A suburban Toledo construction firm is facing as much as $135,800 in fines from federal worker safety officials for allegedly exposing its workers to trench cave-in hazards at two excavation sites in April and May.
The Occupational Safety and Health Administration cited Gleason Construction Co. Inc. of Holland for three willful violations for failing to properly install sufficient cave-in protection shields, failing to provide employees with safe entrance to and exit from a trench, and failing to ensure not more than two feet of material was excavated below a protective shield system.
The construction firm also received citations for two serious infractions of safety rules for failing to prevent debris from striking employees working in a trench and to ensure workers are protected against cave-ins while entering and exiting trenches.
In addition, the company received one repeat serious violation for allegedly failing to ensure safe egress from the trench.
All of the cited violations occurred during inspections of work sites on April 5 in Holland and May 27 in Toledo, said Jule Hove, OSHA's area director in Toledo.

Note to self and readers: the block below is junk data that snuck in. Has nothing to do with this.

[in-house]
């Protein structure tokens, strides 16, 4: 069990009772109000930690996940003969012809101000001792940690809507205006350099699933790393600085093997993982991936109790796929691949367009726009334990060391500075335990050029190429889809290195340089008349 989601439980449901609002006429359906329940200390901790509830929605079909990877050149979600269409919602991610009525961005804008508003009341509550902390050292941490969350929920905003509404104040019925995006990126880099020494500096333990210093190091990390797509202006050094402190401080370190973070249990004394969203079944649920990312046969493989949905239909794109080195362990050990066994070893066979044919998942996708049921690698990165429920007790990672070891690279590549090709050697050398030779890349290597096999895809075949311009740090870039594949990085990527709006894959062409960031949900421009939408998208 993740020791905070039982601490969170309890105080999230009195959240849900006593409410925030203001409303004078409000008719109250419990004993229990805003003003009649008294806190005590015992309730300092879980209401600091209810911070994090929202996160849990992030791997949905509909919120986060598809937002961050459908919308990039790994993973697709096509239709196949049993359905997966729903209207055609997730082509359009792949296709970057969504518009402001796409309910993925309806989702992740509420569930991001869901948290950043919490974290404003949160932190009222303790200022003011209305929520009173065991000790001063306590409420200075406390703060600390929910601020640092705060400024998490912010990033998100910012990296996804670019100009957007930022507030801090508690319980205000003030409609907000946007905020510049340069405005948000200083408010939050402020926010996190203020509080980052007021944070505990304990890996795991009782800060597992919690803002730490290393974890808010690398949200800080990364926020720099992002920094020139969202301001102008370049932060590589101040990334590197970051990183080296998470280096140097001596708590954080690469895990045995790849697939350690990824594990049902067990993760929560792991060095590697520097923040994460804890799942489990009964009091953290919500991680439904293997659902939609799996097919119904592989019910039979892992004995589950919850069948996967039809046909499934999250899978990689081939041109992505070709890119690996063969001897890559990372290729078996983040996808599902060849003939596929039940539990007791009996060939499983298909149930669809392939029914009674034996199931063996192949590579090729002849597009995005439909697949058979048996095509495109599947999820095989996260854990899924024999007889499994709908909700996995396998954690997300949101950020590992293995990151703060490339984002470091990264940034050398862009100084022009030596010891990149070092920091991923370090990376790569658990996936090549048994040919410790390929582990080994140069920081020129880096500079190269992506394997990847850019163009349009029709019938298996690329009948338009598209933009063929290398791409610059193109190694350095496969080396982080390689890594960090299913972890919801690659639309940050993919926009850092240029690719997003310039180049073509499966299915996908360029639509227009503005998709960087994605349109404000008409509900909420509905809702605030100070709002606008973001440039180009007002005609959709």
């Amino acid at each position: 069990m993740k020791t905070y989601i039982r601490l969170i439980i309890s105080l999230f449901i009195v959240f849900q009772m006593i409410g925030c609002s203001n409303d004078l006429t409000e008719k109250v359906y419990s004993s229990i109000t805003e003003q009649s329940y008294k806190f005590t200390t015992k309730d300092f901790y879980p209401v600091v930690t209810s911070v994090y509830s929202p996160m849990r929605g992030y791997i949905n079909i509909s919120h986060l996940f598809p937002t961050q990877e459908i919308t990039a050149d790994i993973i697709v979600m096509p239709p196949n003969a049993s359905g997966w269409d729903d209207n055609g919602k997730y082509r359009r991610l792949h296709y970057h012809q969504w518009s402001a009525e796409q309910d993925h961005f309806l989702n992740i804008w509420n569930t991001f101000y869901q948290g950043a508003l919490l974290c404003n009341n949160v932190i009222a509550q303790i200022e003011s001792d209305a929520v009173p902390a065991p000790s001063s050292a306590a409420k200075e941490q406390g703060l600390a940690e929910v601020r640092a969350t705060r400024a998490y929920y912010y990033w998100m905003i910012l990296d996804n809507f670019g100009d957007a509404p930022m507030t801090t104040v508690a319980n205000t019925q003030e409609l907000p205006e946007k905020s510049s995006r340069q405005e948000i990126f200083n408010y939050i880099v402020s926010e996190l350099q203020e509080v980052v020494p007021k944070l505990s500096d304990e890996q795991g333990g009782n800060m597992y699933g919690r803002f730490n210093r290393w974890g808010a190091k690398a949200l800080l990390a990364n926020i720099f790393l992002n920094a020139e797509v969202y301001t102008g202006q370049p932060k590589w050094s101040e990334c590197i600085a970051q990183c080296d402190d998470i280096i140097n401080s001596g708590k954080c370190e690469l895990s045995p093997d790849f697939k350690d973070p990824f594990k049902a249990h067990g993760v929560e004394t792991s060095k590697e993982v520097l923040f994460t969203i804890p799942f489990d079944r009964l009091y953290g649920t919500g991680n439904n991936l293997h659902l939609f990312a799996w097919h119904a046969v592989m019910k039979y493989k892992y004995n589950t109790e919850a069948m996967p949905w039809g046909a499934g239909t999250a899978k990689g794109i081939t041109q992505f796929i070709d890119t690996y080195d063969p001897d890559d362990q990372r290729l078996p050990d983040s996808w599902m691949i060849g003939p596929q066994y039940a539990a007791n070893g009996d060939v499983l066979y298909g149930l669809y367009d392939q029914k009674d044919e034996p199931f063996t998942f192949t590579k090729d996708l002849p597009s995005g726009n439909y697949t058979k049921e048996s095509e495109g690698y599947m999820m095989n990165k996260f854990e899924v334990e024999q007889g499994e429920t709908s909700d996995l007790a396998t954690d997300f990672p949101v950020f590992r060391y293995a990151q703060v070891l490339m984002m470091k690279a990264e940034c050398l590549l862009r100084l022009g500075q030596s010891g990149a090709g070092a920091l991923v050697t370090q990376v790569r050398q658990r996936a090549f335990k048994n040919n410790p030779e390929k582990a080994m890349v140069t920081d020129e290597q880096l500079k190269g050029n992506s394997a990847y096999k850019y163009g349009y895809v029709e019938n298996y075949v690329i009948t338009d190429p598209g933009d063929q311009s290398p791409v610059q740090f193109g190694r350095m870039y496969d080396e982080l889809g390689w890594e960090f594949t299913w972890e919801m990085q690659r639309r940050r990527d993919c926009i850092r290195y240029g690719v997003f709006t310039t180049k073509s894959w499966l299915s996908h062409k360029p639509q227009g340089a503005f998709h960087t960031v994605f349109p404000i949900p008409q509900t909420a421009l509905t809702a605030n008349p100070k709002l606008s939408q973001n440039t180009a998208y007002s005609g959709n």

A willful violation of OSHA rules is considered the most severe and carries the stiffest penalties. A willful violation is one committed with intentional, knowing, or voluntary disregard for the law's requirements, or plain indifference to employee safety and health.
Serious violations are those in which death or serious physical harm can result from a hazard an employer knew or should have known exists.
Asked to comment on the alleged violations of worker safety regulations, a spokesman for Gleason Construction said only that "we do not agree with them" and the citations were "under review." The firm can appeal the citations and fine.
Since 1986, Gleason Construction has been inspected on 26 other occasions, resulting in 17 serious, one willful, and eight other-than-serious citations, including violations for cave-in protection and defective rigging, an OSHA spokesman said.
Gleason has 15 business days from the receipt of its latest citations and penalties to pay the $135,800 fine, request an informal conference with OSHA's area director, or contest the findings before the Occupational Safety and Health Review Commission, OSHA officials said.
Contact Larry P. Vellequette at:
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